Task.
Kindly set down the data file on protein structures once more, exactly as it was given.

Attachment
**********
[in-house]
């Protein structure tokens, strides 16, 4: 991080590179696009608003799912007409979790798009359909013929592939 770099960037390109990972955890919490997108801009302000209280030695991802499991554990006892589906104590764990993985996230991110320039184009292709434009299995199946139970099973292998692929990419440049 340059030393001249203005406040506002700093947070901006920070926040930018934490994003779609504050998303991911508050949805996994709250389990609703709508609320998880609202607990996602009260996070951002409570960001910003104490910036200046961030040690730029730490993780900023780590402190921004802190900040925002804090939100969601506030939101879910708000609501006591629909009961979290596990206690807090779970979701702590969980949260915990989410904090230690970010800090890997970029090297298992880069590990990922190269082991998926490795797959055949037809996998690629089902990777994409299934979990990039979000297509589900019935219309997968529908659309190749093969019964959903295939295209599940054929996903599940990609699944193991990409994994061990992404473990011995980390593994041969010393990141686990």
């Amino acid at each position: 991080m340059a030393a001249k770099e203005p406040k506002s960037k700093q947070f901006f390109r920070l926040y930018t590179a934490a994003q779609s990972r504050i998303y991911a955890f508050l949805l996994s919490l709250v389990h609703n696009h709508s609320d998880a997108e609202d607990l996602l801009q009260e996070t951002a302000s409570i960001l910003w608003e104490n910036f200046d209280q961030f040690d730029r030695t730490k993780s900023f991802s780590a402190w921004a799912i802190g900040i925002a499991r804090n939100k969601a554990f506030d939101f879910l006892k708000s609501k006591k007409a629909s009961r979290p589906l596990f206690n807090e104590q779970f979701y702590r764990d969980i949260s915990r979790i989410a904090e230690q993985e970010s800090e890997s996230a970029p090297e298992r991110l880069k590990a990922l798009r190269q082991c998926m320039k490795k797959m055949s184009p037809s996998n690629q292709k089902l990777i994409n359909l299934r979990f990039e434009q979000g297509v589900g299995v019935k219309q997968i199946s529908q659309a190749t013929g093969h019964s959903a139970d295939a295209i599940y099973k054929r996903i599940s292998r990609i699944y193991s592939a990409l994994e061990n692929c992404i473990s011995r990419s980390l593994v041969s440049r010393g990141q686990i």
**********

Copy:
[in-house]
């Protein structure tokens, strides 16, 4: 991080590179696009608003799912007409979790798009359909013929592939 770099960037390109990972955890919490997108801009302000209280030695991802499991554990006892589906104590764990993985996230991110320039184009292709434009299995199946139970099973292998692929990419440049 340059030393001249203005406040506002700093947070901006920070926040930018934490994003779609504050998303991911508050949805996994709250389990609703709508609320998880609202607990996602009260996070951002409570960001910003104490910036200046961030040690730029730490993780900023780590402190921004802190900040925002804090939100969601506030939101879910708000609501006591629909009961979290596990206690807090779970979701702590969980949260915990989410904090230690970010800090890997970029090297298992880069590990990922190269082991998926490795797959055949037809996998690629089902990777994409299934979990990039979000297509589900019935219309997968529908659309190749093969019964959903295939295209599940054929996903599940990609699944193991990409994994061990992404473990011995980390593994041969010393990141686990």
């Amino acid at each position: 991080m340059a030393a001249k770099e203005p406040k506002s960037k700093q947070f901006f390109r920070l926040y930018t590179a934490a994003q779609s990972r504050i998303y991911a955890f508050l949805l996994s919490l709250v389990h609703n696009h709508s609320d998880a997108e609202d607990l996602l801009q009260e996070t951002a302000s409570i960001l910003w608003e104490n910036f200046d209280q961030f040690d730029r030695t730490k993780s900023f991802s780590a402190w921004a799912i802190g900040i925002a499991r804090n939100k969601a554990f506030d939101f879910l006892k708000s609501k006591k007409a629909s009961r979290p589906l596990f206690n807090e104590q779970f979701y702590r764990d969980i949260s915990r979790i989410a904090e230690q993985e970010s800090e890997s996230a970029p090297e298992r991110l880069k590990a990922l798009r190269q082991c998926m320039k490795k797959m055949s184009p037809s996998n690629q292709k089902l990777i994409n359909l299934r979990f990039e434009q979000g297509v589900g299995v019935k219309q997968i199946s529908q659309a190749t013929g093969h019964s959903a139970d295939a295209i599940y099973k054929r996903i599940s292998r990609i699944y193991s592939a990409l994994e061990n692929c992404i473990s011995r990419s980390l593994v041969s440049r010393g990141q686990i």